Paula Radcliffe shattered her world record for the marathon by almost two minutes yesterday, finishing in 2 hours 15 minutes 25 seconds to win the London Marathon for the second straight time.
The 29-year-old Briton lowered the mark she set just six months ago in Chicago by 1:53. Catherine Ndereba of Kenya, the previous world record holder, was second in 2:19:54.
"There was a lot of pressure, and people were talking about the times I was going to run," Radcliffe said. "I went through halfway way faster than I had planned to, even if I felt good."
Deena Drossin of the United States was third in 2:21:16, surpassing the previous American record of 2:21:21 set by Joan Benoit at Chicago in 1985. Susan Chepkemei of Kenya was fourth.
The women's marathon mark has been broken four times in the last 21/2 years, and six times since 1998. Tegla Loroupe of Kenya set a world record of 2:20:47 five years ago in Rotterdam, and the standard now has fallen by more than five minutes since.
London Marathon organizers put eight male pacesetters into the women's race, making it a "mixed" field eligible for world records, according to the IAAF, track and field's governing body.
The race was run with light winds and a starting temperature of 50 degrees that edged up to 60 by the finish.
"Everyone said that London could not be a fast course. But I knew from last year it was," Radcliffe said. "We got a good day, and the wind was behind us more than it was in front and we have proved it is a fast course."
The current men's and women's marathon records both were established in London, which is not regarded as an unusually quick 26.2-mile course.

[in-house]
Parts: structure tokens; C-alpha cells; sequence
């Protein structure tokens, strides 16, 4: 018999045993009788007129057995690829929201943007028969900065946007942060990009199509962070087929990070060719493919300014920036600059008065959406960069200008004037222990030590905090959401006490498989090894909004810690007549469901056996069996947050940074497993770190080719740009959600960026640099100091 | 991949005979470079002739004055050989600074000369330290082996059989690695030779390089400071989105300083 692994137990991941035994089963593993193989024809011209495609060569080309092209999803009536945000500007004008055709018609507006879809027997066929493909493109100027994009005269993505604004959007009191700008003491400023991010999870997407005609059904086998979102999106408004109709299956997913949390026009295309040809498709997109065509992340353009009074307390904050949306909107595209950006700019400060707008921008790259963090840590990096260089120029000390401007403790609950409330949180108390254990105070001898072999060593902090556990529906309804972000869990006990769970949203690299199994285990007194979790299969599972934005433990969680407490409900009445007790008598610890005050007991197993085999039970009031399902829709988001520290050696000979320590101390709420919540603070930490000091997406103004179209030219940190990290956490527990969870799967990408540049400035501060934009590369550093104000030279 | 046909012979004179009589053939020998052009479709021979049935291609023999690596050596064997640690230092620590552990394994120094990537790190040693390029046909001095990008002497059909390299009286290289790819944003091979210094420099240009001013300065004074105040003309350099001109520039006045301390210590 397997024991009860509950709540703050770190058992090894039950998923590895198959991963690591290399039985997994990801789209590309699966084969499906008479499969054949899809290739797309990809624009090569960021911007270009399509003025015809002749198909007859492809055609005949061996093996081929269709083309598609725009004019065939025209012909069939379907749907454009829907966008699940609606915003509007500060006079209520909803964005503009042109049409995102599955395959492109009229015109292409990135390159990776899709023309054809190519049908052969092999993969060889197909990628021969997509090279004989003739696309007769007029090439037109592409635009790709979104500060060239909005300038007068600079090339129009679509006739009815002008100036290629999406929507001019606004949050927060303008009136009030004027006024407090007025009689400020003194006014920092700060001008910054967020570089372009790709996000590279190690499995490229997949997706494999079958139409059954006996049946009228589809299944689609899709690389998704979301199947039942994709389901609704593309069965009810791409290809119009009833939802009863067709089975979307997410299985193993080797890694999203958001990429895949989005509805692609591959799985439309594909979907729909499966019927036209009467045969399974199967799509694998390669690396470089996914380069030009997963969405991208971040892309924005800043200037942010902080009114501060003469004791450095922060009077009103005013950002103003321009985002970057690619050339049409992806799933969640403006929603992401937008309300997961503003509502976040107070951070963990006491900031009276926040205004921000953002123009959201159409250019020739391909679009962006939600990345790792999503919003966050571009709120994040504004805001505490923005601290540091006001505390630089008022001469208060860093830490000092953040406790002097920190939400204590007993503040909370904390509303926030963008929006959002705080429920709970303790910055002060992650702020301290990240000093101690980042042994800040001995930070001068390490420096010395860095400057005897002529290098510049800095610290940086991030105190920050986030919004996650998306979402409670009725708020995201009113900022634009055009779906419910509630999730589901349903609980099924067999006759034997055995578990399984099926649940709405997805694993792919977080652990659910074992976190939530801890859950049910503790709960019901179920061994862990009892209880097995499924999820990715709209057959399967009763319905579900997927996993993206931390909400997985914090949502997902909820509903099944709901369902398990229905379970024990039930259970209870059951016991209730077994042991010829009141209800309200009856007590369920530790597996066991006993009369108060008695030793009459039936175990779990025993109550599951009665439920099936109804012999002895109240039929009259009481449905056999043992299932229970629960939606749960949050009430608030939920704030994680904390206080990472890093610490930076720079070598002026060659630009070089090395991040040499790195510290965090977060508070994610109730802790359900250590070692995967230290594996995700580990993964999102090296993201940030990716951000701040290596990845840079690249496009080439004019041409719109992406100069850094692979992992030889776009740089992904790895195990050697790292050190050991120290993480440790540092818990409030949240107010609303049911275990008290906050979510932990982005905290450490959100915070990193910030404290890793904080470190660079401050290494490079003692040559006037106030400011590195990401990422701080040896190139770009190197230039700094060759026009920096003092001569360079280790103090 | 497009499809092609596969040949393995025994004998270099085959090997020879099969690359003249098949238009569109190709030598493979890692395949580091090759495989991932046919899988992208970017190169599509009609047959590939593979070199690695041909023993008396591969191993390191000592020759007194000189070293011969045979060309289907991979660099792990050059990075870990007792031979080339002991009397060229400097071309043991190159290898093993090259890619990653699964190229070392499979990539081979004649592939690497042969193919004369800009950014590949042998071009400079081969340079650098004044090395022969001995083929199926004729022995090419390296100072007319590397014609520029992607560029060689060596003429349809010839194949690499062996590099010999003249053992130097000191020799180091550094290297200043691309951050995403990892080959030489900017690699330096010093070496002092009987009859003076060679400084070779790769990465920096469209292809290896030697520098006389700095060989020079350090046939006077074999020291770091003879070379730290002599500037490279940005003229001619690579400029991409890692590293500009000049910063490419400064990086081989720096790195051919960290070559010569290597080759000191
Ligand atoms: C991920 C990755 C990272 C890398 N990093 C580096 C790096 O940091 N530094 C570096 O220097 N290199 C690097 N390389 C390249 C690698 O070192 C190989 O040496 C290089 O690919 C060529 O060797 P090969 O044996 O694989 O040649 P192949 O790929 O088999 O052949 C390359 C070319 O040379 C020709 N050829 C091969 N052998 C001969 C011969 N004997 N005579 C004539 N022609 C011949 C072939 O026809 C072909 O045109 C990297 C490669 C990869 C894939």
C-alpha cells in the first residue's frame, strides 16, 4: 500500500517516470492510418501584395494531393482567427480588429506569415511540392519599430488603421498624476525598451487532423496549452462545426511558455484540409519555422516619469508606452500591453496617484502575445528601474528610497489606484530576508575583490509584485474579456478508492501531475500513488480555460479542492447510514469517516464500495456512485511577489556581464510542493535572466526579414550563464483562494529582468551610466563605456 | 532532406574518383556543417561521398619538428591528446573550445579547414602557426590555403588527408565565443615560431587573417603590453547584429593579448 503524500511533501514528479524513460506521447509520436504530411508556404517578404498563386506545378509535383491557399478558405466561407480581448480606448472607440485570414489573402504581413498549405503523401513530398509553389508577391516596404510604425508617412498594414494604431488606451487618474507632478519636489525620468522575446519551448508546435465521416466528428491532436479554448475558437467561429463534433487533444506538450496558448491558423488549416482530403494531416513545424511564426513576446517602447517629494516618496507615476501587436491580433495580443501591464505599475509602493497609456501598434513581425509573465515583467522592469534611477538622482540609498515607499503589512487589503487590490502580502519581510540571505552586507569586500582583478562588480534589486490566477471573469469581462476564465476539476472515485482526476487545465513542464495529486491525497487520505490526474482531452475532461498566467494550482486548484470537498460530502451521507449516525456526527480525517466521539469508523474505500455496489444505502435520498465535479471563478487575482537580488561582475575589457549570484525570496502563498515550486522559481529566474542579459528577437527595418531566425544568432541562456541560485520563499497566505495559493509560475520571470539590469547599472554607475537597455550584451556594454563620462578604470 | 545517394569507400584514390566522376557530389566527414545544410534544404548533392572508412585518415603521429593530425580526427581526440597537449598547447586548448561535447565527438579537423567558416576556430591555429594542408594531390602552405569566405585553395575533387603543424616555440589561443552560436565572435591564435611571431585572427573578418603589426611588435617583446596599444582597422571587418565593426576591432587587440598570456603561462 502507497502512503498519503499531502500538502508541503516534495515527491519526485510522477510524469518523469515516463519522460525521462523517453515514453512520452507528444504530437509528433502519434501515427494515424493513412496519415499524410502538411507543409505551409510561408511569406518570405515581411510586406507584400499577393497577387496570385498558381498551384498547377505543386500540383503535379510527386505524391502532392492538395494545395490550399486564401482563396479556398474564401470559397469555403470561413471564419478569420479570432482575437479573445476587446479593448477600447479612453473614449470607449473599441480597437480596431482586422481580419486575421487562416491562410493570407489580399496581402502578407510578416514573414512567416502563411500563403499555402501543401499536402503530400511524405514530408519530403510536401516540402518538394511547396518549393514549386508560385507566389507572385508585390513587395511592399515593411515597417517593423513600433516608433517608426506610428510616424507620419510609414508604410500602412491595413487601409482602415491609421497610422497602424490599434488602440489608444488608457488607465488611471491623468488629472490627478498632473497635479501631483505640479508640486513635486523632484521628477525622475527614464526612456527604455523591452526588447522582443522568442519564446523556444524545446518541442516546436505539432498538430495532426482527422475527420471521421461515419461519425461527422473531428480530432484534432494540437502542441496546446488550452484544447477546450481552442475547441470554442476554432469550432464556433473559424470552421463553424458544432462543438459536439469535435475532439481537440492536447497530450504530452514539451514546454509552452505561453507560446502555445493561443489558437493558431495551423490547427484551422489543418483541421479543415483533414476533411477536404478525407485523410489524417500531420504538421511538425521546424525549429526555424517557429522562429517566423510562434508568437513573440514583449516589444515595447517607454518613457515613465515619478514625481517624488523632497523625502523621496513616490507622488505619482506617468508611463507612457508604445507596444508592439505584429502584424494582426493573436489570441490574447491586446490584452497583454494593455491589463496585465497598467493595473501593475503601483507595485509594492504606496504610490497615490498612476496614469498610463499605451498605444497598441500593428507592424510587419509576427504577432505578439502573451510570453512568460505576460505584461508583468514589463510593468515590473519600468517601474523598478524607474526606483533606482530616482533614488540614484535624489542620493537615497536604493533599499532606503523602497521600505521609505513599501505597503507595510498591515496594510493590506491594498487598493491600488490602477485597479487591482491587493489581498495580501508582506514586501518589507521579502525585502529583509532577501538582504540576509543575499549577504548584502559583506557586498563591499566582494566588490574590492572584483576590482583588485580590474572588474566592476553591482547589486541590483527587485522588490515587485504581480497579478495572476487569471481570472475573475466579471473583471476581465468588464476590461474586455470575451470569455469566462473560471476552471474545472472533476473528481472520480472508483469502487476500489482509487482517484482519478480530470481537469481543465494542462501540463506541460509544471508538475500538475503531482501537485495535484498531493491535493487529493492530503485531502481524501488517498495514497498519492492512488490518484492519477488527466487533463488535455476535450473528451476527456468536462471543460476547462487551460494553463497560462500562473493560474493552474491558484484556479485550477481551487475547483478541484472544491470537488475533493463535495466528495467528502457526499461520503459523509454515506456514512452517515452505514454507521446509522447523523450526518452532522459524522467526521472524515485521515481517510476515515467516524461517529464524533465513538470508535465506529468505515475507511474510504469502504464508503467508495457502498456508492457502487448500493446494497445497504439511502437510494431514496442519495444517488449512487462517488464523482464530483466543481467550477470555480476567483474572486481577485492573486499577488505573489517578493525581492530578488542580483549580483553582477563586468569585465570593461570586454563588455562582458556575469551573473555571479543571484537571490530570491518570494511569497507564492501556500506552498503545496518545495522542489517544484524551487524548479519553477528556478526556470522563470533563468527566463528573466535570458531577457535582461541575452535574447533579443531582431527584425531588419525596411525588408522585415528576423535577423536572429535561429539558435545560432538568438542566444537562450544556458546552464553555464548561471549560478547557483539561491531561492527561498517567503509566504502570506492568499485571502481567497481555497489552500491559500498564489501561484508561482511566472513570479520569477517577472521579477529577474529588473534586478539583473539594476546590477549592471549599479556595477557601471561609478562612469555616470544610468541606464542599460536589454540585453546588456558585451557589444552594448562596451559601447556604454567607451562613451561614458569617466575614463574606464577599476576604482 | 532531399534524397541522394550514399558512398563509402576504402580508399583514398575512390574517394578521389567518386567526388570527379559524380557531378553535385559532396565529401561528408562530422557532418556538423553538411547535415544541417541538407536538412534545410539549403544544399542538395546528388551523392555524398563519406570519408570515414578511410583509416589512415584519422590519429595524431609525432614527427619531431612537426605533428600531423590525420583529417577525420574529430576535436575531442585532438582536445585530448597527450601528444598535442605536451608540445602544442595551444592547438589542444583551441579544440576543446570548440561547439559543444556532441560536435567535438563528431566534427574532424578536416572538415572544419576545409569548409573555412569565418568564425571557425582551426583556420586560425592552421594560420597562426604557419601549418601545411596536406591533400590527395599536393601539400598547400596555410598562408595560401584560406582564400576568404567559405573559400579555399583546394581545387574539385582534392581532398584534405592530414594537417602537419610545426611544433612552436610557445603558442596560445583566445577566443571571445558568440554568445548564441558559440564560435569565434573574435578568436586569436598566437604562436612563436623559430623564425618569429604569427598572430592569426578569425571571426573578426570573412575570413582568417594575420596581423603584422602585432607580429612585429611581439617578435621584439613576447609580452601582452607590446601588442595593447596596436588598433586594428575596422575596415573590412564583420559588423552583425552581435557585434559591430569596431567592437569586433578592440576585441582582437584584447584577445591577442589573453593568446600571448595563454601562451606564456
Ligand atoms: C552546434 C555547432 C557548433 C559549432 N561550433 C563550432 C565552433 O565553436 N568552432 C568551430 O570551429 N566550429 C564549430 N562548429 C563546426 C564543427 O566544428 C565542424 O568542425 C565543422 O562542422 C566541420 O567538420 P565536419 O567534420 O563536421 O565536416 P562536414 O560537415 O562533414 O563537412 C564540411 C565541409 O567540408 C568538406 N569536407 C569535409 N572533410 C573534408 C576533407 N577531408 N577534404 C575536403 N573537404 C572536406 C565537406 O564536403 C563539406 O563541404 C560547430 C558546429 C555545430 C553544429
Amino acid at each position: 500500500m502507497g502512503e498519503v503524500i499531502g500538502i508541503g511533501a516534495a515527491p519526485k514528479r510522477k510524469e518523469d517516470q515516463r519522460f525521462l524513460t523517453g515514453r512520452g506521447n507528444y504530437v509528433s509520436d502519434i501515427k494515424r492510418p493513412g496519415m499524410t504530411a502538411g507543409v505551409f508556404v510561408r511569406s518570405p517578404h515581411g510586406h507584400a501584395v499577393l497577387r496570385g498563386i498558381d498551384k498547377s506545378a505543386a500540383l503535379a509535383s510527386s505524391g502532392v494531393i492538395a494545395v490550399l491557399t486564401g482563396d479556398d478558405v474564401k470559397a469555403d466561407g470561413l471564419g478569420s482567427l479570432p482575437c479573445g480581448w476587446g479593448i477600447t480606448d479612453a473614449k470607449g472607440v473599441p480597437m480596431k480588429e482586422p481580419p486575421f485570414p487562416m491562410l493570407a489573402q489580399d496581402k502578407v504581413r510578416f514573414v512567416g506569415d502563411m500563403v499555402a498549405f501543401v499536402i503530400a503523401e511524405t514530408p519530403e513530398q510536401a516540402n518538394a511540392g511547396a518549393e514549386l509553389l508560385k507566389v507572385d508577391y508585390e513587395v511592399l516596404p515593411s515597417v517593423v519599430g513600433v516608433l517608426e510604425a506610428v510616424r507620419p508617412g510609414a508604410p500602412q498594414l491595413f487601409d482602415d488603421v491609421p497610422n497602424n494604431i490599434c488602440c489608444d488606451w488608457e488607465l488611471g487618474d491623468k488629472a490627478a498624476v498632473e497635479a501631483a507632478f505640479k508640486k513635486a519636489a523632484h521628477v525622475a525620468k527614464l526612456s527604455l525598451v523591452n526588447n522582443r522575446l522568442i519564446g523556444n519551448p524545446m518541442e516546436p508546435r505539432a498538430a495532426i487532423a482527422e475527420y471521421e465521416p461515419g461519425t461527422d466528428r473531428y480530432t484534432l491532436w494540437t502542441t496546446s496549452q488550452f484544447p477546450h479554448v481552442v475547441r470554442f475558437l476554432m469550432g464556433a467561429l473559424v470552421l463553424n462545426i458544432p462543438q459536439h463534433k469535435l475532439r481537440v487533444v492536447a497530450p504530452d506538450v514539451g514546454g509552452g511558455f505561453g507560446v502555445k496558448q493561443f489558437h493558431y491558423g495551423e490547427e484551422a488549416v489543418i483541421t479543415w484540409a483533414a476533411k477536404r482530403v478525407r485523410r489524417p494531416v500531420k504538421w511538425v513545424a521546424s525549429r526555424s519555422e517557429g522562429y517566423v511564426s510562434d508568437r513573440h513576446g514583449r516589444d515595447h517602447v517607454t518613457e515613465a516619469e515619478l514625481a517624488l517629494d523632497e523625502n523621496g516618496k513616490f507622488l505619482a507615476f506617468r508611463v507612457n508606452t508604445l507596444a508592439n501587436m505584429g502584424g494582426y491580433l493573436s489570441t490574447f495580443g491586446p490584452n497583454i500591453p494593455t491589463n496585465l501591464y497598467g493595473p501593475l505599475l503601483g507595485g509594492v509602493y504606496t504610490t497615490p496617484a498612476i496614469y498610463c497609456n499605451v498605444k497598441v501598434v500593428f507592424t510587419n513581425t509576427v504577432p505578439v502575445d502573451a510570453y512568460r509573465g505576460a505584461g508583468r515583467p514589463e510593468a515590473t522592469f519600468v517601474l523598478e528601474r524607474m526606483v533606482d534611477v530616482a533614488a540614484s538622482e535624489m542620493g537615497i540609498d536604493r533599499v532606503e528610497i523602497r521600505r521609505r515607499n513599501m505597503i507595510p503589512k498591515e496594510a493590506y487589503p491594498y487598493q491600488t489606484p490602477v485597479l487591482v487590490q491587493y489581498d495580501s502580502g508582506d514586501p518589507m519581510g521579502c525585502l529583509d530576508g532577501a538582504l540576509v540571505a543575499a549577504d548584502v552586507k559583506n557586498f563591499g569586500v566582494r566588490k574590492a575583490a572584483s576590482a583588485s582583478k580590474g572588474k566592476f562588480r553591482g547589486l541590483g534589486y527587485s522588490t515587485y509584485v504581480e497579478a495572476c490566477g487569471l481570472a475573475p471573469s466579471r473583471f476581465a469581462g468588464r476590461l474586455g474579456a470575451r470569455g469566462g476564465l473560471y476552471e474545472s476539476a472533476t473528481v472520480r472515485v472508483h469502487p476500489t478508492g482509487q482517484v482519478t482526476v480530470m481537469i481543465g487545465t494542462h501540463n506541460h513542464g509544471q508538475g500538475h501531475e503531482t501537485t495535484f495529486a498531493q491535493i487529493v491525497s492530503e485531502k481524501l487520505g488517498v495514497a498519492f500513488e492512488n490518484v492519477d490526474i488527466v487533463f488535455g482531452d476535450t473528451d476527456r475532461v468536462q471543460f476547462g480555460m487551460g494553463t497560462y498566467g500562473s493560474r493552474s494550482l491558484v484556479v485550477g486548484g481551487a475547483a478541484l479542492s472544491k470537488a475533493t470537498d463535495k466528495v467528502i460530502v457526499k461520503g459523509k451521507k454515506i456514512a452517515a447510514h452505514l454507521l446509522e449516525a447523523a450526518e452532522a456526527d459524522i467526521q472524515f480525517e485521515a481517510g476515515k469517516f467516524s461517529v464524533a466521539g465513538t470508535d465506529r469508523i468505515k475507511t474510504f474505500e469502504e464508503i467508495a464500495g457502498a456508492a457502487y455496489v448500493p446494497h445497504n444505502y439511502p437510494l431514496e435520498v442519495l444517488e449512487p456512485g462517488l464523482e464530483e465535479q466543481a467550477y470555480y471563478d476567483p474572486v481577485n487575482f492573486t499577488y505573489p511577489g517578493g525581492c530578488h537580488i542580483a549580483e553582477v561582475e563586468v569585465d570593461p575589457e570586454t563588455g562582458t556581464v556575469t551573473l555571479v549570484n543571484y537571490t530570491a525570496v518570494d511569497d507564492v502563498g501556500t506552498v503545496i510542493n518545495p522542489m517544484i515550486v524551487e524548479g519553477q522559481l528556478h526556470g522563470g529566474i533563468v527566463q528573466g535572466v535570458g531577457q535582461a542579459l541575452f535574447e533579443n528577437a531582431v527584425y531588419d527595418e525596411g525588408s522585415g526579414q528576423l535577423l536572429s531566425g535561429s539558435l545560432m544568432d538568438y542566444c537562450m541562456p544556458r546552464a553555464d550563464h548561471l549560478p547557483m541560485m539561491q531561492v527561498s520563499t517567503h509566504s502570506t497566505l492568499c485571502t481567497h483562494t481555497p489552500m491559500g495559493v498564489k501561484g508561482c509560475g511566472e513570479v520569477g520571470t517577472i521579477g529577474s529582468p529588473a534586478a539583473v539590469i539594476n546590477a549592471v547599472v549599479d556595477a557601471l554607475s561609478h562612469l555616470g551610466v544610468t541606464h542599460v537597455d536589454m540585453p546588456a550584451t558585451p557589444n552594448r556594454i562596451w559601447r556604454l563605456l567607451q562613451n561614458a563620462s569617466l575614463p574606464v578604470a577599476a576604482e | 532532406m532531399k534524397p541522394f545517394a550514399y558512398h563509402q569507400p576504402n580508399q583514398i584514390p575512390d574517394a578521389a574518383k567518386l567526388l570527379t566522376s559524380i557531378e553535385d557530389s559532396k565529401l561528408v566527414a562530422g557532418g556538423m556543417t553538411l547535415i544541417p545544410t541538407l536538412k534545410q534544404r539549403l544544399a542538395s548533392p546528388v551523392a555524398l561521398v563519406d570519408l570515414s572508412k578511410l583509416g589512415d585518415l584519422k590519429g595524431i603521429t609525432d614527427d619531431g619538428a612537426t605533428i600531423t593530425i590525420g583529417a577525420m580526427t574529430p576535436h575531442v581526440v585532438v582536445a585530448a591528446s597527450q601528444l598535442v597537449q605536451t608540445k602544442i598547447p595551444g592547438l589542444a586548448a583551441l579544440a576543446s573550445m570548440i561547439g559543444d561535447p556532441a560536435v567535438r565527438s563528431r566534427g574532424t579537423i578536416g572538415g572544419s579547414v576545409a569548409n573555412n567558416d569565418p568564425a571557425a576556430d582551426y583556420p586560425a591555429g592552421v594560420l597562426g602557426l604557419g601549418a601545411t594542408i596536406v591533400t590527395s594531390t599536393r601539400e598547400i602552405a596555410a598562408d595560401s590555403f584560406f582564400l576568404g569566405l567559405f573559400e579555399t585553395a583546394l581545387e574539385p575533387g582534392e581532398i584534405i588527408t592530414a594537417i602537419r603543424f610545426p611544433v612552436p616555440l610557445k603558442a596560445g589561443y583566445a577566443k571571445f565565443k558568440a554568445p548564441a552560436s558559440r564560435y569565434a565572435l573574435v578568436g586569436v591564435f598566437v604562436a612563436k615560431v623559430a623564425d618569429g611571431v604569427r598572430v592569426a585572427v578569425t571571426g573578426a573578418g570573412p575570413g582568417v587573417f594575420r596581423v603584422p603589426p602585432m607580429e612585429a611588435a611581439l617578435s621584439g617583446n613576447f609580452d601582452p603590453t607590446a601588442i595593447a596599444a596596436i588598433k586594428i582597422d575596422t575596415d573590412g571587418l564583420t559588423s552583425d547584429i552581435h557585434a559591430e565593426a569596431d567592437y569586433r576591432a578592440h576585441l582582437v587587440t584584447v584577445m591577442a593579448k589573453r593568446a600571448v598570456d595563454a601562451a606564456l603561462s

"I think what it does have is the best fields," Radcliffe said.
Her performance overshadowed a thrilling men's race, in which the winning time was more than two minutes off the world record set last year by Khalid Khannouchi of the United States. He pulled out of this year's race with tonsillitis.
Olympic and world champion Gezahegne Abera of Ethiopia beat Stefano Baldini of Italy in a sprint. Abera and Baldini were each clocked in 2:07:56 after a finish that resembled a 100-meter dash. Joseph Ngolepus of Kenya was next, just one second back, followed by countryman Paul Tergat.
The 29-year-old Radcliffe pulled clear of the field at the start and clocked 5:10 on her first mile, which was, almost to a second, her average pace. Radcliffe's time at the midway mark was 1:08:02, 1:19 ahead of Constantina Dita of Romania. Chepkemei was nine seconds behind Dita, and the next seven runners were more than two minutes behind Radcliffe.
* ROTTERDAM: William Kiplagat pulled away from fellow Kenyan Josephat Kiprono over the final half-mile to win in 2:07:42.
It was Kiplagat's first victory over 26.2 miles.
Kiprono, the Rotterdam champion two years ago, finished second in 2:07:53. Jose M. Martinez of Spain was third in 2:08:09.
Olivera Jevtic, running for Serbia and Montenegro, won the women's race in 2:25:23, almost a minute ahead of Hiromi Ominami of Japan.
The race came in sunny conditions and light winds with an almost ideal temperature of 57.